- any of a group of organic substances essential in small quantities to normal metabolism, found in minute amounts in natural foodstuffs or sometimes produced synthetically: deficiencies of vitamins produce specific disorders.
Origin of vitamin
Examples from the Web for vitamins
Contemporary Examples of vitamins
It drains your body of nutrients and vitamins, attacking the central nervous system and leaving you in a dehydrated, hazy state.History's Craziest Hangover Cures
December 30, 2014
The supercharge doses of vitamins have questionable benefits.Forget 5-Hour Energy: Tea Is a Better Buzz
July 22, 2014
These include carbs and protein and fats, minerals and vitamins and electrolytes.The Top 10 Diets of 2013 Are All Useless (Except to Book Publishers)
December 29, 2013
In the early years of the 20th century, people recognized that white flour was making us sick because of its lack of vitamins.It’s the End of the World Unless We All Start Cooking
April 23, 2013
Wintour hit up a supermarket over the holidays to purchase a slew of vitamins … and no food.Kanye’s Masked Appearance, Stella McCartney Gets an OBE
The Fashion Beast Team
December 31, 2012
Historical Examples of vitamins
Maybe they had a different name for “vitamins,” maybe none at all.
Nothing will sustain life if the vitamins are absent from the diet.The Goat-gland Transplantation
Sydney B. Flower
Vitamins and minerals and hard radiations and things, and then he's going to bed.Masters of Space
Edward Elmer Smith
There was a chance they might contain the vitamins and minerals needed.Space Prison
Vitamins, of course; got to keep plenty of vitamins in the system, or it goes all to pot on you.Cum Grano Salis
Gordon Randall Garrett
- any of a group of substances that are essential, in small quantities, for the normal functioning of metabolism in the body. They cannot usually be synthesized in the body but they occur naturally in certain foods: insufficient supply of any particular vitamin results in a deficiency disease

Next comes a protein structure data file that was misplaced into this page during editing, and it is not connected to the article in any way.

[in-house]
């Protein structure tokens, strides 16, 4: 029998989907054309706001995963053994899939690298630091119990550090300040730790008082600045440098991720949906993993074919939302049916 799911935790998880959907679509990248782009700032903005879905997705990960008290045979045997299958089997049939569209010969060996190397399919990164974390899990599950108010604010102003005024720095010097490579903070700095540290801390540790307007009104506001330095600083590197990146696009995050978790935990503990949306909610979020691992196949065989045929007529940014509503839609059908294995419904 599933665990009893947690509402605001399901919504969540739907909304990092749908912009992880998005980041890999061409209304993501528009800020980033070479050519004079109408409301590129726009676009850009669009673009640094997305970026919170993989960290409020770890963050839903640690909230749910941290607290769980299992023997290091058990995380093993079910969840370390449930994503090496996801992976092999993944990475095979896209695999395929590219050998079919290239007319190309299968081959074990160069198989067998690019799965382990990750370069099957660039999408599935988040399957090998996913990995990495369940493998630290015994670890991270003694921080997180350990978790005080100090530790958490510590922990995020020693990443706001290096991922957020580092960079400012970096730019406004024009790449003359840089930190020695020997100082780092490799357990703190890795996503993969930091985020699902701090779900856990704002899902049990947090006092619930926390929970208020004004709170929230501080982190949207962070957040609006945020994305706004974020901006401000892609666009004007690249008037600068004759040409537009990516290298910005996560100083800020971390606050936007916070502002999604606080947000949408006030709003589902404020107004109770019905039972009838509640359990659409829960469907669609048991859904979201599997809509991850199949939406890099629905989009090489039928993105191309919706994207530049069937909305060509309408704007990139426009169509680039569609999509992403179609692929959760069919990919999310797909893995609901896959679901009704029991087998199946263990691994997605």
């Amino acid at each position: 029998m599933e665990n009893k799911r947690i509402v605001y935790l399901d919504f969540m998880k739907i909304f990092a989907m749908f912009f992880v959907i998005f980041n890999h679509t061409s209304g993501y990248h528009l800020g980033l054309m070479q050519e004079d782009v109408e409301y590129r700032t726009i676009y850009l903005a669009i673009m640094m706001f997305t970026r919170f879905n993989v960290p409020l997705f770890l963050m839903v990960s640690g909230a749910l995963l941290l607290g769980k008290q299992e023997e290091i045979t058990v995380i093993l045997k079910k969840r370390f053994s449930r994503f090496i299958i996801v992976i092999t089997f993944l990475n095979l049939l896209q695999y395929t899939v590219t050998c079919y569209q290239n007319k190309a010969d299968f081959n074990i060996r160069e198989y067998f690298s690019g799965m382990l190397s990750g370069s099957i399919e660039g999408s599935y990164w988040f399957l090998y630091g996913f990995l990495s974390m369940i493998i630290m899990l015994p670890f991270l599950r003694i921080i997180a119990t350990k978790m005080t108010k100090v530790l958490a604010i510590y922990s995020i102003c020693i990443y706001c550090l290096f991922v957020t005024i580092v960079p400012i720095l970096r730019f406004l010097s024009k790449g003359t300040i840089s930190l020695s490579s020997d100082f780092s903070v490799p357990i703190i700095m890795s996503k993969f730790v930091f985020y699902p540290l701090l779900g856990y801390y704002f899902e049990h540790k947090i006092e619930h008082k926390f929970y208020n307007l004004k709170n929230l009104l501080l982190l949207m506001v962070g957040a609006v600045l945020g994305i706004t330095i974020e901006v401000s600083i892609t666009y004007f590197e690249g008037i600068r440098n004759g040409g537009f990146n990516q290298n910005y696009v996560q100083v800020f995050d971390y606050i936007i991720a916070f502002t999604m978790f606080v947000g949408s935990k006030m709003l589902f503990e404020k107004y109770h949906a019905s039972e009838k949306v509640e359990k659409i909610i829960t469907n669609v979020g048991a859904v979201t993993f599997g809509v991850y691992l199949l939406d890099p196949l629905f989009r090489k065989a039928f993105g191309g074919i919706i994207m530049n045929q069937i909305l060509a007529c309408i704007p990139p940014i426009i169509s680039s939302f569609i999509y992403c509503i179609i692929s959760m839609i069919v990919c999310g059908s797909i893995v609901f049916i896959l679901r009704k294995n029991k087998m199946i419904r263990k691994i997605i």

Word Origin for vitamin
1920, originally vitamine (1912) coined by Polish biochemist Casimir Funk (1884-1967), from Latin vita "life" (see vital) + amine, because they were thought to contain amino acids. The terminal -e formally was stripped off when scientists learned the true nature of the substance; -in was acceptable because it was used for neutral substances of undefined composition. The lettering system of nomenclature (Vitamin A, B, C, etc.) was introduced at the same time (1920).
- Any of various fat-soluble or water-soluble organic substances essential in minute amounts for normal growth and activity of the body and obtained naturally from plant and animal foods.
- Any of various organic compounds that are needed in small amounts for normal growth and activity of the body. Most vitamins cannot be synthesized by the body, but are found naturally in foods obtained from plants and animals. Vitamins are either water-soluble or fat-soluble. Most water-soluble vitamins, such as the vitamin B complex, act as catalysts and coenzymes in metabolic processes and energy transfer and are excreted fairly rapidly. Fat-soluble vitamins, such as vitamins A, D, and E are necessary for the function or structural integrity of specific body tissues and membranes and are retained in the body.
A Closer Look: Although it has been known for thousands of years that certain diseases can be treated with specific foods, the scientific link between vitamins and good health wasn't made until the early 1900s by Polish-born American biochemist Casimir Funk. While studying beriberi, a disease that causes depression, fatigue, and nerve damage, Funk discovered an organic compound in rice husks that prevents the illness. He named the compound vitamine, derived from the chemical name amine and the Latin word vita, "life," because vitamins are required for life and were originally thought to be amines. Funk's compound is now known as vitamin B1, or thiamine. His research and discovery led him, along with English biochemist Sir Frederick Gowland Hopkins, to propose the vitamin hypothesis of deficiency, which stated that certain diseases, such as scurvy or rickets, are caused by dietary deficiencies and can be avoided by taking vitamins. Further research allowed scientists to isolate and identify the vitamins that we know today to be essential for human health. Vitamins include A, C, D, E, K, thiamine, riboflavin, niacin, B6, B12, folic acid, biotin, and pantothenic acid. Vitamins are distinguished from minerals, such as calcium, iron, and magnesium, which are also essential for optimum health.
Complex organic compounds that are needed in small amounts by the body for normal growth and metabolism. An important part of a balanced diet, vitamins occur naturally in foods and may be added to processed foods to increase their nutritional value. Many vitamins have been identified, and each plays a specific role in the functioning of the body. For example, vitamin C is needed for the proper healing of wounds and broken bones; vitamin A helps the body resist infection. Some vitamins are so important that without them certain diseases or conditions could develop. For example, a deficiency of vitamin D may cause rickets, and a deficiency of vitamin B12 could result in a form of anemia.